Once I hiked past Cottonwood Springs Campground I noticed the climb changed from a gradual elevation gain over 6.4 miles to, “Oh fuck, with just 8 miles left I need to climb another 4,240 feet over the next 8 miles…” It seemed doable and easy on paper, but throw on boots, a 25 lbs. backpack with (2) gallons of water, some food and cold camping gear and the only easy parts about it were the rests. I took several of them as I wandered up the steep grades on the North Rim. They only spanned a few minutes in length, but every break helped pushed me forward to my destination, Rim 2 Rim. I saw a few hikers in the opposite direction, but in my 2-days of hiking Rim 2 Rim, I did not see anyone take my path, which felt rather heartwarming. As I roamed through the open Canyon the rock formations began to change drastically with more limestone and Bright Angel Shale present. Erosion never ceased in these parts with many sections of the trail covered in fallen rock and broken debris from rock slides. When I reached the junction for Ribbon Falls I veered left and bush-wacked along the corridor of Bright Angel Creek until ending up back in the direction of North Kaibab Trail. My mind felt disoriented and fuzzy from the heat, but I continued my steady pace towards Manzanita Campground and eventually stumbled upon Roaring Springs. Here I saw a Helipad and what looked like a ranger station outside of huge waterfall that splashed against the mountainside of the canyon walls dripping its freshness into the creek below. The day felt endless as I watched the sun rise and dance around me as I descended into the canyon and now ascended closer towards the North Rim. With each step I re-positioned my toes, curling them or walking on the outer portions of my feet to avoid constant rubbing on my big toes where blisters and calluses formed. This made hiking more bearable as I continued my “Chicken Wing” chant up to the North Rim.
4 P.M. rolled around as I walked by a ranger headed for the next station. I inquired about the distance to the North Rim. With just three miles from the next bridge and 1.75 miles from Supai Tunnel a smile of relief broke out across my face and suddenly the pain and anger turned to joy. My mouth watered for food and my imagination began to dominate my thoughts as a buffet table of food lined the top of the North Rim or at least that’s what I told myself. I hiked, took a rest, hiked, hiked and hiked some more, by this time the sun dipped down below the South Rim casting its rays along the canyon walls showing the vibrant colors of rock as I hobbled up inching closer to the North Rim. I past the bridge and before I knew it I reached Supai Tunnel with just 1.75 miles left and daylight fading I booked it into overdrive. The grade became even steeper as I approached the last switchbacks before reaching the North Rim. Pact snow and ice meandered around the bends in the shadows of the shrubbery with muddy patches of trail in sections exposed to the sun. I felt like I slithered my way up to the North Rim with all the switchbacks as darkness began to present itself as I reached Coconino Overlook, from there I saw Mount Humphrey, the peak we climbed the week prior in Flagstaff. I made a decision then to stop as the temperature dropped 40 degrees and wind speeds began to pick up to 20-30 MPH. Dropping my pack, I frantically searched through my gear for Underarmour, gloves, a neck gator and my snow pants. I took off my clothes and my naked skin dried instantly in the chilling breeze as my nipples hardened and body began to shake from the sub-freezing temperatures. I changed out my sweaty clothing for dry clothing and nestled myself into my 0 degree Dri-down Kelty sleeping bag. My fingers felt immobile in this weather from the frigid cold and I began to lose circulation in my toes, fingers and nose the longer I stayed in the wind. I secured my belongings outside my camp site, setting up my sleeping pad behind a rock and wiggled my body into my bivy bag, zipping it over my head for a night of intense winds and near hypothermic conditions. My body shook from cold chills as I dozed in and out of what felt like a hallucinogenic trance. Sometimes only ten minutes passed as I looked at the clock. Other times hours passed and I wondered if I even slept or just waited out the cold roars of the Earth to calmly come to a subtle halt so I could continue my hike back to the South Rim. Despite the unfavorable weather at least it did not snow or rain and I was finally able to rest my aching quads, knees, hamstrings, toes, and feet as I stretched out inside my sleeping bag wondering what the next day would bring?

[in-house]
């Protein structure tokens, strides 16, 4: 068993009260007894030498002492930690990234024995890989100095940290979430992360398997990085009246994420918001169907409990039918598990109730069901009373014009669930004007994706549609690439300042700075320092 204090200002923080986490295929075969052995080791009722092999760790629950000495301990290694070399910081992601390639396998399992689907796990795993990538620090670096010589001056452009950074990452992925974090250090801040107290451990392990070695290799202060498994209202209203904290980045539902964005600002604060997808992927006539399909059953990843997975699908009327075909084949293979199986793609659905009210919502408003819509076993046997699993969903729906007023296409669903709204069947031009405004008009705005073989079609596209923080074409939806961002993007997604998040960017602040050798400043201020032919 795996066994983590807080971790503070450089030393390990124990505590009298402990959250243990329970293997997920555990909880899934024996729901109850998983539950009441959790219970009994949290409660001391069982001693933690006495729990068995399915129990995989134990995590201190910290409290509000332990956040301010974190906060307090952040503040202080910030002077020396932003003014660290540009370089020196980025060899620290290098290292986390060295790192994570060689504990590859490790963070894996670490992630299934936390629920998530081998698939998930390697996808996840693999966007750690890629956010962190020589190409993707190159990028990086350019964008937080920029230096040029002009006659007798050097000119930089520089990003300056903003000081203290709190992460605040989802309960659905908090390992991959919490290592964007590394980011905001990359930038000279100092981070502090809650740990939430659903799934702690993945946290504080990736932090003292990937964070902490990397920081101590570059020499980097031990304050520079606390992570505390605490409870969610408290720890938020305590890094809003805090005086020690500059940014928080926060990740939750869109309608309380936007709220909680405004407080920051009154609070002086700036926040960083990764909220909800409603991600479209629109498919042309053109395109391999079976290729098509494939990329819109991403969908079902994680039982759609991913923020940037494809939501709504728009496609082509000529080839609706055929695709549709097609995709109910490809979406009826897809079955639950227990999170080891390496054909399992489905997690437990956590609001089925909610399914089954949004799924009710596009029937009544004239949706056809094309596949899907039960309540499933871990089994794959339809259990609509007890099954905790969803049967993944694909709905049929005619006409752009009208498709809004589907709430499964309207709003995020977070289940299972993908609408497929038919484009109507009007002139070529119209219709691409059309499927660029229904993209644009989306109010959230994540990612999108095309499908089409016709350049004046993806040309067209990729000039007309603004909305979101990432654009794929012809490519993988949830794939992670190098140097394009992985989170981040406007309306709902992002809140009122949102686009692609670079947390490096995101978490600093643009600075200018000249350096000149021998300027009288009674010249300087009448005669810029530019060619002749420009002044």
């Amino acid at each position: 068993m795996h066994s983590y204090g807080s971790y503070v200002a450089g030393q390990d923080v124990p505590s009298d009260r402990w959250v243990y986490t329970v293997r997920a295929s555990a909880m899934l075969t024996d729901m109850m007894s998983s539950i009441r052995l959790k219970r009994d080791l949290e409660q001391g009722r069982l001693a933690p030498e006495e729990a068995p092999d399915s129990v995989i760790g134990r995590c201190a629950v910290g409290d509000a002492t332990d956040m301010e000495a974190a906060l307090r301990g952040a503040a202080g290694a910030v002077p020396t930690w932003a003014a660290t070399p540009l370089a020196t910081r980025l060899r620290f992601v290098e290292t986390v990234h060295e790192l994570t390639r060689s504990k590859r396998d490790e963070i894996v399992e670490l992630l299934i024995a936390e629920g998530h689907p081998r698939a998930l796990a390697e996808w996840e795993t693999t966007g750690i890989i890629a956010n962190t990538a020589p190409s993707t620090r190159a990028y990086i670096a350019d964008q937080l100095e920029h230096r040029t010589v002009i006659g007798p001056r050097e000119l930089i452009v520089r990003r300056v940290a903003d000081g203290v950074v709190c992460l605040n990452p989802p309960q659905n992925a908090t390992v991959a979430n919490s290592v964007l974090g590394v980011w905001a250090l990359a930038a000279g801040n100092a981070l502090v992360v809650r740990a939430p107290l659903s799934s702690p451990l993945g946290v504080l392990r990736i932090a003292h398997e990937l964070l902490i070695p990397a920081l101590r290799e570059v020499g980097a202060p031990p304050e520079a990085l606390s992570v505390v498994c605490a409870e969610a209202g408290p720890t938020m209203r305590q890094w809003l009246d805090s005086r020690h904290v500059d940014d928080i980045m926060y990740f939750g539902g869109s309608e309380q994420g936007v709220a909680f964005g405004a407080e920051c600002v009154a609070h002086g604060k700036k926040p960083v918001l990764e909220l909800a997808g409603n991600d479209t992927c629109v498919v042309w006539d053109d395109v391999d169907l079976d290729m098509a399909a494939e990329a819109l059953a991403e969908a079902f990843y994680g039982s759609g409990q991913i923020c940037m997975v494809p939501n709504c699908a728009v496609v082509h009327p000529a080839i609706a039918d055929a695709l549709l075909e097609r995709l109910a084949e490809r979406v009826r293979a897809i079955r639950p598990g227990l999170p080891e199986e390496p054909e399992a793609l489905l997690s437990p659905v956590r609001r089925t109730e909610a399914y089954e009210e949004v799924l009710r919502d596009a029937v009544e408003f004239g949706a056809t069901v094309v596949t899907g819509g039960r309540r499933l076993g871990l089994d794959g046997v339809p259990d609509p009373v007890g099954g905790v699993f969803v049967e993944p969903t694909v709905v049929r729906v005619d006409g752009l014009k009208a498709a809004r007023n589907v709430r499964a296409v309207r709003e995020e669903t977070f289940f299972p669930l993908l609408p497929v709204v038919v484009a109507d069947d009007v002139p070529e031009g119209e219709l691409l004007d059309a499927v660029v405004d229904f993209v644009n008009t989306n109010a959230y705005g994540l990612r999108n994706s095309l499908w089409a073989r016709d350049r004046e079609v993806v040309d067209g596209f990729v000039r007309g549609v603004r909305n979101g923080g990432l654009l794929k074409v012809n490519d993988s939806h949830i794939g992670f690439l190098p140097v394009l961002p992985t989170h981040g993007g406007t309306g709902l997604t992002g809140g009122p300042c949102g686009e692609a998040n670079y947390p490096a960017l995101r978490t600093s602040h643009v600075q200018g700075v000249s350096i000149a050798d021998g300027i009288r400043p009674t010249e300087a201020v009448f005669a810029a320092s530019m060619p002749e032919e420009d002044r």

I awoke at 8 AM neither feeling rested nor sleep deprived and immediately threw all my gear together into my backpack to get out of roaring winds. I won’t rehash the hike back from Rim 2 Rim, but you can guess the anguish and exhaustion I felt the first day so multiply that by an intensity of two and you can catch the gist of it. For most of my hike back I bumped into the same ranger from the previous night, Dan Solmon, and we exchanged information to hike in the future. Instead of taking Bright Angel I decided to hike back North Kaibab to South Kaibab Trailhead and take the bus home. The 3 less miles and steeper climb made it more favorable for me to reach the South Rim before dark despite climber about 1,000 feet per mile. Like I said before, the only thing that kept me going was, “Chicken Wings” and I stuck to it savoring their taste all the way to Maswik Pizza Pub where I indulged in 24 BBQ Chicken Wings after hiking about 50 miles over 2-days on my Rim 2 Rim 2 Rim hike. After 22 solid hours of hiking I did Rim 2 Rim and back in 2-days and at this point in my travels in the Grand Canyon I am ready for a change of scenery, a new adventure. I look forward to ending in April so I can hit up Flagstaff and hop a freight train to New Mexico or wherever it takes me.
(I will upload more pictures tomorrow. I am having trouble uploading them at the moment due to this shitty Internet connection).